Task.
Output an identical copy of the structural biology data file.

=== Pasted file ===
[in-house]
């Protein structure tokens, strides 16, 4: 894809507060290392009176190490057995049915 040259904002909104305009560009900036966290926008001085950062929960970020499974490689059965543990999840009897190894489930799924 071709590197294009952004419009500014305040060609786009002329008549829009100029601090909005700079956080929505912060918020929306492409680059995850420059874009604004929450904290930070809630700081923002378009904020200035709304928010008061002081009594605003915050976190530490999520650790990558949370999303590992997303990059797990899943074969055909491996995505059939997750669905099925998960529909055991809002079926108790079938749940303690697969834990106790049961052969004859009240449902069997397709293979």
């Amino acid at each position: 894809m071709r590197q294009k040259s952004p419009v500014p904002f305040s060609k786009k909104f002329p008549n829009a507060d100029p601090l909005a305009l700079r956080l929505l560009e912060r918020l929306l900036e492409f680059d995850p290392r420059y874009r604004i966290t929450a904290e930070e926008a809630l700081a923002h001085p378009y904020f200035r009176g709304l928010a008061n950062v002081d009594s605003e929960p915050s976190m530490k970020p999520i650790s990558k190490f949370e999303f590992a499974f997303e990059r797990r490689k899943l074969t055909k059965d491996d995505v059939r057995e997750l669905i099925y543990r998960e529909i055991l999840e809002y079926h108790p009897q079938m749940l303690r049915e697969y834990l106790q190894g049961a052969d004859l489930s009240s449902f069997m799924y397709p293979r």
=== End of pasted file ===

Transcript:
[in-house]
């Protein structure tokens, strides 16, 4: 894809507060290392009176190490057995049915 040259904002909104305009560009900036966290926008001085950062929960970020499974490689059965543990999840009897190894489930799924 071709590197294009952004419009500014305040060609786009002329008549829009100029601090909005700079956080929505912060918020929306492409680059995850420059874009604004929450904290930070809630700081923002378009904020200035709304928010008061002081009594605003915050976190530490999520650790990558949370999303590992997303990059797990899943074969055909491996995505059939997750669905099925998960529909055991809002079926108790079938749940303690697969834990106790049961052969004859009240449902069997397709293979």
């Amino acid at each position: 894809m071709r590197q294009k040259s952004p419009v500014p904002f305040s060609k786009k909104f002329p008549n829009a507060d100029p601090l909005a305009l700079r956080l929505l560009e912060r918020l929306l900036e492409f680059d995850p290392r420059y874009r604004i966290t929450a904290e930070e926008a809630l700081a923002h001085p378009y904020f200035r009176g709304l928010a008061n950062v002081d009594s605003e929960p915050s976190m530490k970020p999520i650790s990558k190490f949370e999303f590992a499974f997303e990059r797990r490689k899943l074969t055909k059965d491996d995505v059939r057995e997750l669905i099925y543990r998960e529909i055991l999840e809002y079926h108790p009897q079938m749940l303690r049915e697969y834990l106790q190894g049961a052969d004859l489930s009240s449902f069997m799924y397709p293979r």